Course SLO – This is an outcome that describes what a student will do at the end of the course.
When writing SLOs:
- Focus on what the student can do. Don't address what was taught or presented, but address the observable outcome you expect to see in the student.
- Use active verbs. Active verbs are easier to measure. For instance, if you want the students to understand how to correctly use a microscope - using the word understand is not measurable. Can you measure understanding? Instead try to imagine the outcome - Students will focus and display an image on the microscope. For this I can both develop criteria and measure ability.
- Include an assessable expectation. It helps if you have clearly defined expectations concerning the criteria related to that outcome.
- Share the outcomes with faculty from other disciplines and within your own discipline. This helps focus the meaning of the statements. For instance in the above criteria the faculty might ask for clarification of "appropriate magnification."
- Share the outcomes with your students. Students need to clearly understand what is expected, they are unfamiliar with the discipline specific language. This helps focus the clarity of the statements.
- Modify as you learn from experience. Leave the word "DRAFT" at the top of your SLOs to remind yourself and communicate to others that you are actively improving them.
- Learning outcomes are clear and measurable statements that define what a student is able to DO at the completion of a course or program.
- Blooms Taxonomy
Steps in Writing SLO's
- As the expert in this discipline and course, begin by thinking about the 5-7 most important things a student should leave your class being able to DO. 5-7 may not seem like enough, you may have 20-50 objectives for a course - but these represent the 5-7 things you will assess - most people would not want to assess and make public 20-50 different objectives.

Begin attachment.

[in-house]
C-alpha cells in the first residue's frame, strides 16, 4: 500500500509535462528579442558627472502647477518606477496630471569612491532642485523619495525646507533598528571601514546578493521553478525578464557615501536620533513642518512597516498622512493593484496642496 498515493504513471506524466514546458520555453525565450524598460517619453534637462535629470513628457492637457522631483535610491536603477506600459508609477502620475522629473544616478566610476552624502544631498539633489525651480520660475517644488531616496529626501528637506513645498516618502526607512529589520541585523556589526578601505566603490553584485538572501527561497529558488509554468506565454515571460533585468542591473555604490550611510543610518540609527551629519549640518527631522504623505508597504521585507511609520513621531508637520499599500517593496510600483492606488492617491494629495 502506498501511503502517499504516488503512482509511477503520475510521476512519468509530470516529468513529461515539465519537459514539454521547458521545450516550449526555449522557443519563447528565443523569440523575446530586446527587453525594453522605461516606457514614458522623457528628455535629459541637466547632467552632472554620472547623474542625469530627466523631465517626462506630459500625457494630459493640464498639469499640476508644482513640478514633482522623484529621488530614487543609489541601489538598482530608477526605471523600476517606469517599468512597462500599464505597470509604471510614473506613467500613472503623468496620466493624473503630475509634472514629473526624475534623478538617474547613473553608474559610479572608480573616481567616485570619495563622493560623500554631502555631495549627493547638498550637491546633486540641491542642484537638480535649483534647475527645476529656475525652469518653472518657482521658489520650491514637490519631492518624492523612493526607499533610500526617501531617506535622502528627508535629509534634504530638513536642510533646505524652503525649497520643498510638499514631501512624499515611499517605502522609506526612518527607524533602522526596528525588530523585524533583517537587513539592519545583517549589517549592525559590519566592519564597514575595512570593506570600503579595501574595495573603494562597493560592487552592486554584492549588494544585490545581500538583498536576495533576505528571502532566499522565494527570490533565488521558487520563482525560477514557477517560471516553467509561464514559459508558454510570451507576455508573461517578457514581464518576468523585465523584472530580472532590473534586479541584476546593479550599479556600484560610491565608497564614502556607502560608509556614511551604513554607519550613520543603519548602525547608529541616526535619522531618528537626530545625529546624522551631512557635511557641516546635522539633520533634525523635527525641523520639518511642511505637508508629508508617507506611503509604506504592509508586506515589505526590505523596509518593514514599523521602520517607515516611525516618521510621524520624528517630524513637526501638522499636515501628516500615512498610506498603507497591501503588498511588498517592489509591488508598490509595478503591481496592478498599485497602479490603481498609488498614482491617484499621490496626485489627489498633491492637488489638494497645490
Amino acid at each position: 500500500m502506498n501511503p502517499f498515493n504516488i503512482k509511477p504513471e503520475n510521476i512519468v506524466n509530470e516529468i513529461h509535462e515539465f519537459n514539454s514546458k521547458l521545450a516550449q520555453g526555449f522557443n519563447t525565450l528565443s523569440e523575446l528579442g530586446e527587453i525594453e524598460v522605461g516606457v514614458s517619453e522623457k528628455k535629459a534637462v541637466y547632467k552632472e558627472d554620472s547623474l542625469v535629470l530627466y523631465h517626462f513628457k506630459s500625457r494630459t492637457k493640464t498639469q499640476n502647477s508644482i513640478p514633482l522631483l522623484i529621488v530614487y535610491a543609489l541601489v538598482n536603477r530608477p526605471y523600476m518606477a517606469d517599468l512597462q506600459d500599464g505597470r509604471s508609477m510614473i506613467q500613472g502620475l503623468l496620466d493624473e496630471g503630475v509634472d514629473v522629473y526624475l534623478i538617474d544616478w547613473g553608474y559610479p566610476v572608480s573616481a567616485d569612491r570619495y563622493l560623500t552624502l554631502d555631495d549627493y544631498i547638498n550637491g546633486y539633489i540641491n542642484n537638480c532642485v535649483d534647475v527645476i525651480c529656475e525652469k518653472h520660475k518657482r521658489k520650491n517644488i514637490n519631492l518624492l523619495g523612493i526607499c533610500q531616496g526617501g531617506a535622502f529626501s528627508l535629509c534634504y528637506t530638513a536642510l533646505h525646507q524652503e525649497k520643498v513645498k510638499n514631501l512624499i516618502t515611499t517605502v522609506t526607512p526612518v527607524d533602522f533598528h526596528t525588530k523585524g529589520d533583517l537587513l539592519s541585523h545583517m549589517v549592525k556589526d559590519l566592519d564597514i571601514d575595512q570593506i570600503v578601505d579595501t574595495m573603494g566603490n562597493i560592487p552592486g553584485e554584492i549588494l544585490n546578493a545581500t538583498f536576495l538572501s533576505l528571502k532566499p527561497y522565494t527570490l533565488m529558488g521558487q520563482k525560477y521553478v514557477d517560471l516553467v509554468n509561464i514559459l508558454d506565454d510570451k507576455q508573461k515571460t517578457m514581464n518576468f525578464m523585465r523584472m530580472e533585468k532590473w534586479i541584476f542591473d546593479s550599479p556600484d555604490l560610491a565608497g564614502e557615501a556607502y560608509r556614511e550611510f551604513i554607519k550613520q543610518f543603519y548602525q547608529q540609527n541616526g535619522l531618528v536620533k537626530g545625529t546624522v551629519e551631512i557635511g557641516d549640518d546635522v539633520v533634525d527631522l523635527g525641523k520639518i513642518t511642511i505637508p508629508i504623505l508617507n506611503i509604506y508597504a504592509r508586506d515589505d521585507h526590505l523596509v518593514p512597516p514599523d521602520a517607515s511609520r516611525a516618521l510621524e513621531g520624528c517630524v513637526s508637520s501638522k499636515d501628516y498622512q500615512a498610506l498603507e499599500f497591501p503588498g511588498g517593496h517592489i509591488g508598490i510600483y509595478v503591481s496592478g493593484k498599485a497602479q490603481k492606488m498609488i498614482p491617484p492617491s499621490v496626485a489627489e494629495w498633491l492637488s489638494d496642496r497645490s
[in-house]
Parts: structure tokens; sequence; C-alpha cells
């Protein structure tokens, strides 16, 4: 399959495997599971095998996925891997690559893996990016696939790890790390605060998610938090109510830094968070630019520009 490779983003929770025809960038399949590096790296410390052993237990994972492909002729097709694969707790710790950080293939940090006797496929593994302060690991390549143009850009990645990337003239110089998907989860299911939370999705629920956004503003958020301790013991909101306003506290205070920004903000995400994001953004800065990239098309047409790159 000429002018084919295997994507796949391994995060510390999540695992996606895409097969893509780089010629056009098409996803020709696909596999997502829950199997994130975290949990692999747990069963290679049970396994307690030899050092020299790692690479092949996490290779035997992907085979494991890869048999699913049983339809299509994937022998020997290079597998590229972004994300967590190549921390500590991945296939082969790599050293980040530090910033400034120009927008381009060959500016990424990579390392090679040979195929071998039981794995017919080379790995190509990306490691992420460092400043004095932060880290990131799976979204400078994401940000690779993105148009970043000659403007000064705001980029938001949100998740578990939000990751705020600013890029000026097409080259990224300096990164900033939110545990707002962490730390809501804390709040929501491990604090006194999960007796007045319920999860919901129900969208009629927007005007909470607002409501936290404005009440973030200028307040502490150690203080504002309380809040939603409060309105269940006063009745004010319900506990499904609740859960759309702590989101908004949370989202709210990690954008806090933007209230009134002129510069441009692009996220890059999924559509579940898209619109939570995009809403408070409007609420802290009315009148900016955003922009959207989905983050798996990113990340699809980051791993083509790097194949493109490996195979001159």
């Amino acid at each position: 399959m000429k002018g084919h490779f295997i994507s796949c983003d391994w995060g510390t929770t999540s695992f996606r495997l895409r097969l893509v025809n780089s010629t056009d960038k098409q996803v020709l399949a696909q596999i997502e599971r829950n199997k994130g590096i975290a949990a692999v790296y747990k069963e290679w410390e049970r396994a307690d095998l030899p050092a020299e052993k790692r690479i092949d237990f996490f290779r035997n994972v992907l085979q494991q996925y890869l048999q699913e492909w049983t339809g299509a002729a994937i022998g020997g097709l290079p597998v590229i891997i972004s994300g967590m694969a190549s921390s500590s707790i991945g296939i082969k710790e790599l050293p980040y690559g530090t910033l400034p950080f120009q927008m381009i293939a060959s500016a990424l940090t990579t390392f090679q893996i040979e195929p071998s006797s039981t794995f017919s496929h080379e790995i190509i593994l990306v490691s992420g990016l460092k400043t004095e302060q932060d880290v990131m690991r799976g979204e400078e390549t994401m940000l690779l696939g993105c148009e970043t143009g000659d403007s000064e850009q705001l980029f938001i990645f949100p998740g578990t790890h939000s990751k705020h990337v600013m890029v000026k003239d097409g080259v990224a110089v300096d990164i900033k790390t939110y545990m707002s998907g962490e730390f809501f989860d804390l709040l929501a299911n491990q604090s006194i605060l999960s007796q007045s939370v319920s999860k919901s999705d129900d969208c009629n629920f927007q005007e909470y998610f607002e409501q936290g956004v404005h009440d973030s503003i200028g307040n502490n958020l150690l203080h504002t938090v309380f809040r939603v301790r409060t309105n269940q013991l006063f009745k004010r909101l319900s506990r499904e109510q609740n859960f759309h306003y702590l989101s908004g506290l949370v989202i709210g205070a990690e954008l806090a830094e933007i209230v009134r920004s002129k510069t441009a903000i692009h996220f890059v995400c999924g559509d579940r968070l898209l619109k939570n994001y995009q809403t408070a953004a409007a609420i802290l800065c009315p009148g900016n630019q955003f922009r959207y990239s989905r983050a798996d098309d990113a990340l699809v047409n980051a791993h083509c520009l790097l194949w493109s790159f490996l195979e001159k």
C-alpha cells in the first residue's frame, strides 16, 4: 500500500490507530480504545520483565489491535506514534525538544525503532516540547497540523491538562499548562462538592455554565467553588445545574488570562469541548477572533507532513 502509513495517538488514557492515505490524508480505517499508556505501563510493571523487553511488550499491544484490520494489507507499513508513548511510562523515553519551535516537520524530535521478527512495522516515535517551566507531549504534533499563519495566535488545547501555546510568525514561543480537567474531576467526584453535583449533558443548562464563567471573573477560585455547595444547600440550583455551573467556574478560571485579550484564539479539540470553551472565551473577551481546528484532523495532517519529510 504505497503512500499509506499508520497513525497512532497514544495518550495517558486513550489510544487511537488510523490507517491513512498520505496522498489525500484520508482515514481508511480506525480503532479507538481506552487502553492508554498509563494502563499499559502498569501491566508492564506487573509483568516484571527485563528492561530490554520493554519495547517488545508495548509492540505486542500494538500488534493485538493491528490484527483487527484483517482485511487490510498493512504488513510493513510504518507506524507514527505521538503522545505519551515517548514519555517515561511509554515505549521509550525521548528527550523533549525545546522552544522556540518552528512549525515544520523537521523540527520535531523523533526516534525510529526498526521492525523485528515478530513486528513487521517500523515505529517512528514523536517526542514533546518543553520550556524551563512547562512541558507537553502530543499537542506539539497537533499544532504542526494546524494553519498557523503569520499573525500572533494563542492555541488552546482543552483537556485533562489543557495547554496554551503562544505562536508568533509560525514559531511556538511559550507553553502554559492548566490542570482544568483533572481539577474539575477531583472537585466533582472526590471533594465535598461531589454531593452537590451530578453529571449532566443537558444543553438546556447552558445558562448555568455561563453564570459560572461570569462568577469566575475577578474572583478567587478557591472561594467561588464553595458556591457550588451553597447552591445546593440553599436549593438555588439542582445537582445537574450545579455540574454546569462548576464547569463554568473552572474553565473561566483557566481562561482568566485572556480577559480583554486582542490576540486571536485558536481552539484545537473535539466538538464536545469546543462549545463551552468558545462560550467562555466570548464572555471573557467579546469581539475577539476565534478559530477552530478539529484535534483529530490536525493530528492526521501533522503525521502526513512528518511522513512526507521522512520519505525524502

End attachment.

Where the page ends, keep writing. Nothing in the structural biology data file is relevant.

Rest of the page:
- Spend 15 minutes brainstorming, write down words that express knowledge, skills, or values that integrate the most important aspects of your class.
BRAINSTORM: below briefly list words or descriptions of attitudes, skills, or knowledge that you would like your students to know or do as a result of this course or student services program.
- Attitudes or values developed as a result of this course
- Skills or performance ability as a result of this course
- Knowledge and concepts they will have as a result of this course
- Use active verbs and the domain charts to craft sentences that are clear and assessable (measurable).
- Use the checklist to compare your SLOs to some criteria.
- Share these draft SLOs with other faculty to sharpen the focus.
- Compare the SLO drafts with:
- Course outlines
- Core concepts articulated by professional organizations
- External expectations such as board requirements or standards
- Articulation and prerequisite agreements
- The list of SCANS skills l - http://www.academicinnovations.com/report.html#read